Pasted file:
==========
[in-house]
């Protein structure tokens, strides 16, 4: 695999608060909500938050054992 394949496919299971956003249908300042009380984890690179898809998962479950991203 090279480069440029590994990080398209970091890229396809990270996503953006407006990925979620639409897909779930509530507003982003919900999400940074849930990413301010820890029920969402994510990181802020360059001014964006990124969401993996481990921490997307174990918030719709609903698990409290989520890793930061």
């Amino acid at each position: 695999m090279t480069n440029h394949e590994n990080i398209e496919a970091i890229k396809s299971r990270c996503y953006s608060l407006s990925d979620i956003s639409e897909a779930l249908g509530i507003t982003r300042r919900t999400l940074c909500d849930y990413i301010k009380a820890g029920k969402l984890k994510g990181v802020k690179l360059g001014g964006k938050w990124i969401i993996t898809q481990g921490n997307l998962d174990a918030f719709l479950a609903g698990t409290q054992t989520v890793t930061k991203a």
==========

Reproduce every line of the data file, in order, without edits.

[in-house]
């Protein structure tokens, strides 16, 4: 695999608060909500938050054992 394949496919299971956003249908300042009380984890690179898809998962479950991203 090279480069440029590994990080398209970091890229396809990270996503953006407006990925979620639409897909779930509530507003982003919900999400940074849930990413301010820890029920969402994510990181802020360059001014964006990124969401993996481990921490997307174990918030719709609903698990409290989520890793930061």
């Amino acid at each position: 695999m090279t480069n440029h394949e590994n990080i398209e496919a970091i890229k396809s299971r990270c996503y953006s608060l407006s990925d979620i956003s639409e897909a779930l249908g509530i507003t982003r300042r919900t999400l940074c909500d849930y990413i301010k009380a820890g029920k969402l984890k994510g990181v802020k690179l360059g001014g964006k938050w990124i969401i993996t898809q481990g921490n997307l998962d174990a918030f719709l479950a609903g698990t409290q054992t989520v890793t930061k991203a």